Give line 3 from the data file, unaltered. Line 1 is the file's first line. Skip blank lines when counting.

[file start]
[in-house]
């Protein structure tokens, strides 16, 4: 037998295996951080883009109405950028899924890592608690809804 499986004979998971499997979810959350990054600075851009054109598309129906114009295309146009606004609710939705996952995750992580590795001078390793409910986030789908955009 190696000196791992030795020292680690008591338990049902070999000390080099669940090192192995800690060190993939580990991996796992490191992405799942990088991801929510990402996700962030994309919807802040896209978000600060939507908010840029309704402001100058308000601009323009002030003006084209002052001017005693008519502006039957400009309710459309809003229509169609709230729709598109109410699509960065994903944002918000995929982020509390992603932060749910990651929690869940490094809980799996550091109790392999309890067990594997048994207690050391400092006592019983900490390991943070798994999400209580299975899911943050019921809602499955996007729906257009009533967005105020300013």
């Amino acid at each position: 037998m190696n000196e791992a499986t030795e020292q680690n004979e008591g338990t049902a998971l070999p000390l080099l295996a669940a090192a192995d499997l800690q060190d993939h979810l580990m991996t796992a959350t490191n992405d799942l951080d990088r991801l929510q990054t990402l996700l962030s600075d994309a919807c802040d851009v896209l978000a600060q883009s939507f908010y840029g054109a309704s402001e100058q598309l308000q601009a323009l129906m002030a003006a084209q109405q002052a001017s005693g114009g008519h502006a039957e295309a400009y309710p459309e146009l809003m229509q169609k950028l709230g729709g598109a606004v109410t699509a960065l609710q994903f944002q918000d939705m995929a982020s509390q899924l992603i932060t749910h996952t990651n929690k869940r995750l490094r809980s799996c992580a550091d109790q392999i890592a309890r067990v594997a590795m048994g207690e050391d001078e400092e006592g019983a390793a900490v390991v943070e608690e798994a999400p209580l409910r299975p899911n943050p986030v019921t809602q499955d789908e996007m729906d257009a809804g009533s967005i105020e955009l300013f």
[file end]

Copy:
């Amino acid at each position: 037998m190696n000196e791992a499986t030795e020292q680690n004979e008591g338990t049902a998971l070999p000390l080099l295996a669940a090192a192995d499997l800690q060190d993939h979810l580990m991996t796992a959350t490191n992405d799942l951080d990088r991801l929510q990054t990402l996700l962030s600075d994309a919807c802040d851009v896209l978000a600060q883009s939507f908010y840029g054109a309704s402001e100058q598309l308000q601009a323009l129906m002030a003006a084209q109405q002052a001017s005693g114009g008519h502006a039957e295309a400009y309710p459309e146009l809003m229509q169609k950028l709230g729709g598109a606004v109410t699509a960065l609710q994903f944002q918000d939705m995929a982020s509390q899924l992603i932060t749910h996952t990651n929690k869940r995750l490094r809980s799996c992580a550091d109790q392999i890592a309890r067990v594997a590795m048994g207690e050391d001078e400092e006592g019983a390793a900490v390991v943070e608690e798994a999400p209580l409910r299975p899911n943050p986030v019921t809602q499955d789908e996007m729906d257009a809804g009533s967005i105020e955009l300013f």